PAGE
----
What does Fortnite need ray-tracing for, anyway? Epic's blockbuster murderfest isn't exactly gunning for hard realism, after all. Regardless, RTX ray tracing brings high-fidelity reflections, shadows and ambient occlusion to Fortnite today, alongside support for DLSS 2.0 to run those high-res rays at an agreeable frame rate. Fine, you've got me - I'll admit it does look quite nice after all.
A fortnight (hah!) after announcing Fortnite's spit-shined new looks, Epic's battle royale now supports RTX ray tracing and DLSS 2.0 - assuming you've got the cards for 'em.
I'll be frank. When I think about games that'd benefit from expensive, real-time ray tracing, Fortnite isn't high on the list. But while you can miss me with tiny reflections on helmets and gun scopes, it does look quite stunning when once-flat glass facades become building-sized mirrors. Ray traced shadows and ambient occlusion are more subtle, but should play nicely into murder island's sweeping, accelerated day/night cycle.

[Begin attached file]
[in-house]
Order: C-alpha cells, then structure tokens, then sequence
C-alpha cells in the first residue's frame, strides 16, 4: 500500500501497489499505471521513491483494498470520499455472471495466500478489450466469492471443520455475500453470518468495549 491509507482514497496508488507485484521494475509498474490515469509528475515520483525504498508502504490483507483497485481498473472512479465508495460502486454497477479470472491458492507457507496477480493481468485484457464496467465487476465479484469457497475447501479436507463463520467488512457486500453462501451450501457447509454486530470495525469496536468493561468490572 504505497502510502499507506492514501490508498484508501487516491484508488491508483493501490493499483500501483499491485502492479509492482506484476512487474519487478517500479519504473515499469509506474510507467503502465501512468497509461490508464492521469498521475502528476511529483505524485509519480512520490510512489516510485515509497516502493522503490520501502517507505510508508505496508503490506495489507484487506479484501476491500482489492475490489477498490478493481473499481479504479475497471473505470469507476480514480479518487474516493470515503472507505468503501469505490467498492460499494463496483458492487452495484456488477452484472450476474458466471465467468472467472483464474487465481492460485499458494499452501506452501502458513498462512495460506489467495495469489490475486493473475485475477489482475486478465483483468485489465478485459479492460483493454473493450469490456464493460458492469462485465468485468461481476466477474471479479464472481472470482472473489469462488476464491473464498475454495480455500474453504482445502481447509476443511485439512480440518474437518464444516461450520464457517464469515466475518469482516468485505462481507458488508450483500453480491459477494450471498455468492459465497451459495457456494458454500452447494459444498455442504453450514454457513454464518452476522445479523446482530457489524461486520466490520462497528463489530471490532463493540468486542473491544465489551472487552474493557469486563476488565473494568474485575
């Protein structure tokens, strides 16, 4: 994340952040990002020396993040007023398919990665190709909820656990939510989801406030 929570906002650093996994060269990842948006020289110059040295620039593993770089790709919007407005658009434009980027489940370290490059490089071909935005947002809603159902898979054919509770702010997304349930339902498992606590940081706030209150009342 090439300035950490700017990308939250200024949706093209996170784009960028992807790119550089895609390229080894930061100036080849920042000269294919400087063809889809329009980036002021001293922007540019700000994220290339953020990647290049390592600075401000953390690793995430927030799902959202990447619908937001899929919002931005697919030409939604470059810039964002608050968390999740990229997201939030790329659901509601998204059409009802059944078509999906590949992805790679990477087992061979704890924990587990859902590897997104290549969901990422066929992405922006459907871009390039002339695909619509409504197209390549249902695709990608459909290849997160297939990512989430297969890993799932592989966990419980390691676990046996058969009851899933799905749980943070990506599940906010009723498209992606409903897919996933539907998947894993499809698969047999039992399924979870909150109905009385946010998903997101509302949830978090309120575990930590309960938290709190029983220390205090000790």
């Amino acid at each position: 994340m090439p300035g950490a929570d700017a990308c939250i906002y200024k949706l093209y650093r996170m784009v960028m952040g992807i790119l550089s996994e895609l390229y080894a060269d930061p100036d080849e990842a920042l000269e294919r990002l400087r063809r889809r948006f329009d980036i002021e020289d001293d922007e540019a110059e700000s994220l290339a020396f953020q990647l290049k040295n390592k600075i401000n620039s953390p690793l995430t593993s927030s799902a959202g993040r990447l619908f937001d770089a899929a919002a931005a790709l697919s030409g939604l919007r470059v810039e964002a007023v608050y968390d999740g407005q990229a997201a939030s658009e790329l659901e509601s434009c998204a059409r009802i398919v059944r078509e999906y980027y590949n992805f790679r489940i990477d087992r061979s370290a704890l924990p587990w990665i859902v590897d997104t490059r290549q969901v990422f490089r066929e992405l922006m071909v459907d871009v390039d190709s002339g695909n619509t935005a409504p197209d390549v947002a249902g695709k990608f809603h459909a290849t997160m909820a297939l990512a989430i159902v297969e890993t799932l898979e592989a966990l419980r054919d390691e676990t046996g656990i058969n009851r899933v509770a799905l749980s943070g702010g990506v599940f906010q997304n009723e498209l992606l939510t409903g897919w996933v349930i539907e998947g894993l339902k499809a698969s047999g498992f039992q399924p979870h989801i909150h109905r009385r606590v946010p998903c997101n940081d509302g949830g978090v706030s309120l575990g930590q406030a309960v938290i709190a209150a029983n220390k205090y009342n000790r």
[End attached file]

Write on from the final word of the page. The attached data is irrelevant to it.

Still, many of these updates might be hard to appreciate in the heat of battle. To that end, Epic and Nvidia have bashed together a creative map to show off RTX features in the best possible light. You can pop in for a look by visiting Island Code 9189-0518-5408, or catch a deep dive over on Nvidia's post detailing the update.
Today's update also adds DLSS 2.0 support to Fortnite, a piece of AI-powered upscaling wizardry for improving performance at higher resolutions. While Fortnite isn't as demanding as, say, Death Stranding, tech expert Katharine reckoned "you’d be nuts" not to turn it on in KojiPro's walk 'em up, and the same likely applies here. The update also brings in something called Nvidia Reflex, which supposedly improves latency times by cutting through the GPU render queue.
As per the Fortnite blog, you'll need at least an RTX 2060 to switch on new features (though they recommend an RTX 2080 or higher). Mind, if you're picking up a spankin' new RTX 3080 today, you'll be more than set to go.